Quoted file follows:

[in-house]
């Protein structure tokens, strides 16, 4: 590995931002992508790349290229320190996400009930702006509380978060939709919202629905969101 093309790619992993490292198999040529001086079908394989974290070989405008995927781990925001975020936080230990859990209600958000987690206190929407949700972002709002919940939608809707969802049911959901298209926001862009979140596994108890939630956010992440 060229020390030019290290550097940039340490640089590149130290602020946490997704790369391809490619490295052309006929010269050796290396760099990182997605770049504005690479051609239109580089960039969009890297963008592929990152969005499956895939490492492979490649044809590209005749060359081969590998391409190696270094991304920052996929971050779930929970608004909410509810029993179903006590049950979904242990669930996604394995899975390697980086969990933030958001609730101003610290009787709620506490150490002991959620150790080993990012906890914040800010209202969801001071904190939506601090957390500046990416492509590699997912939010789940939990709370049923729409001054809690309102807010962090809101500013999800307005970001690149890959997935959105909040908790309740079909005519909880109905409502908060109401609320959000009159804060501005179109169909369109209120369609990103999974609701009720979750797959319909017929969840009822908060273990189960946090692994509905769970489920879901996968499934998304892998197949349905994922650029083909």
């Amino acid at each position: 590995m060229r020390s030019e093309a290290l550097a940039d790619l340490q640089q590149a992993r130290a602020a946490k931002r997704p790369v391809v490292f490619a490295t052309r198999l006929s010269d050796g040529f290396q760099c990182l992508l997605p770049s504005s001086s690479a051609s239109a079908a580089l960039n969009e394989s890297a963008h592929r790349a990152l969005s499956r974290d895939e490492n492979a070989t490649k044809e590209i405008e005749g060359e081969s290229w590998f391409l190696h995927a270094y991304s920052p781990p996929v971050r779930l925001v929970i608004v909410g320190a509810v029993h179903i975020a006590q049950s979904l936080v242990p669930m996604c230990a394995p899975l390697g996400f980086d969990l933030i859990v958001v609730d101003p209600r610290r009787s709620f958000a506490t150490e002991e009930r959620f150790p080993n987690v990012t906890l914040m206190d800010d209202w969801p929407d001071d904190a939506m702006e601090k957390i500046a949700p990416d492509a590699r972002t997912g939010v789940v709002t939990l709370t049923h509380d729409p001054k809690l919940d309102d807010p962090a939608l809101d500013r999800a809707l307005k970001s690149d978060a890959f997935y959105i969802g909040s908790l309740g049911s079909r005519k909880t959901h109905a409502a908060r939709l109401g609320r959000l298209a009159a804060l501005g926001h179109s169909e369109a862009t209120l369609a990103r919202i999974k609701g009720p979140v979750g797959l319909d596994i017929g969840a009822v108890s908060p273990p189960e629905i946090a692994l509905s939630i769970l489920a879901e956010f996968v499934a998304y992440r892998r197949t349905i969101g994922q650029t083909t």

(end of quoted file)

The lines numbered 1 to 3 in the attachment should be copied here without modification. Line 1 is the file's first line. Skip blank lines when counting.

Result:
[in-house]
């Protein structure tokens, strides 16, 4: 590995931002992508790349290229320190996400009930702006509380978060939709919202629905969101 093309790619992993490292198999040529001086079908394989974290070989405008995927781990925001975020936080230990859990209600958000987690206190929407949700972002709002919940939608809707969802049911959901298209926001862009979140596994108890939630956010992440 060229020390030019290290550097940039340490640089590149130290602020946490997704790369391809490619490295052309006929010269050796290396760099990182997605770049504005690479051609239109580089960039969009890297963008592929990152969005499956895939490492492979490649044809590209005749060359081969590998391409190696270094991304920052996929971050779930929970608004909410509810029993179903006590049950979904242990669930996604394995899975390697980086969990933030958001609730101003610290009787709620506490150490002991959620150790080993990012906890914040800010209202969801001071904190939506601090957390500046990416492509590699997912939010789940939990709370049923729409001054809690309102807010962090809101500013999800307005970001690149890959997935959105909040908790309740079909005519909880109905409502908060109401609320959000009159804060501005179109169909369109209120369609990103999974609701009720979750797959319909017929969840009822908060273990189960946090692994509905769970489920879901996968499934998304892998197949349905994922650029083909």
């Amino acid at each position: 590995m060229r020390s030019e093309a290290l550097a940039d790619l340490q640089q590149a992993r130290a602020a946490k931002r997704p790369v391809v490292f490619a490295t052309r198999l006929s010269d050796g040529f290396q760099c990182l992508l997605p770049s504005s001086s690479a051609s239109a079908a580089l960039n969009e394989s890297a963008h592929r790349a990152l969005s499956r974290d895939e490492n492979a070989t490649k044809e590209i405008e005749g060359e081969s290229w590998f391409l190696h995927a270094y991304s920052p781990p996929v971050r779930l925001v929970i608004v909410g320190a509810v029993h179903i975020a006590q049950s979904l936080v242990p669930m996604c230990a394995p899975l390697g996400f980086d969990l933030i859990v958001v609730d101003p209600r610290r009787s709620f958000a506490t150490e002991e009930r959620f150790p080993n987690v990012t906890l914040m206190d800010d209202w969801p929407d001071d904190a939506m702006e601090k957390i500046a949700p990416d492509a590699r972002t997912g939010v789940v709002t939990l709370t049923h509380d729409p001054k809690l919940d309102d807010p962090a939608l809101d500013r999800a809707l307005k970001s690149d978060a890959f997935y959105i969802g909040s908790l309740g049911s079909r005519k909880t959901h109905a409502a908060r939709l109401g609320r959000l298209a009159a804060l501005g926001h179109s169909e369109a862009t209120l369609a990103r919202i999974k609701g009720p979140v979750g797959l319909d596994i017929g969840a009822v108890s908060p273990p189960e629905i946090a692994l509905s939630i769970l489920a879901e956010f996968v499934a998304y992440r892998r197949t349905i969101g994922q650029t083909t």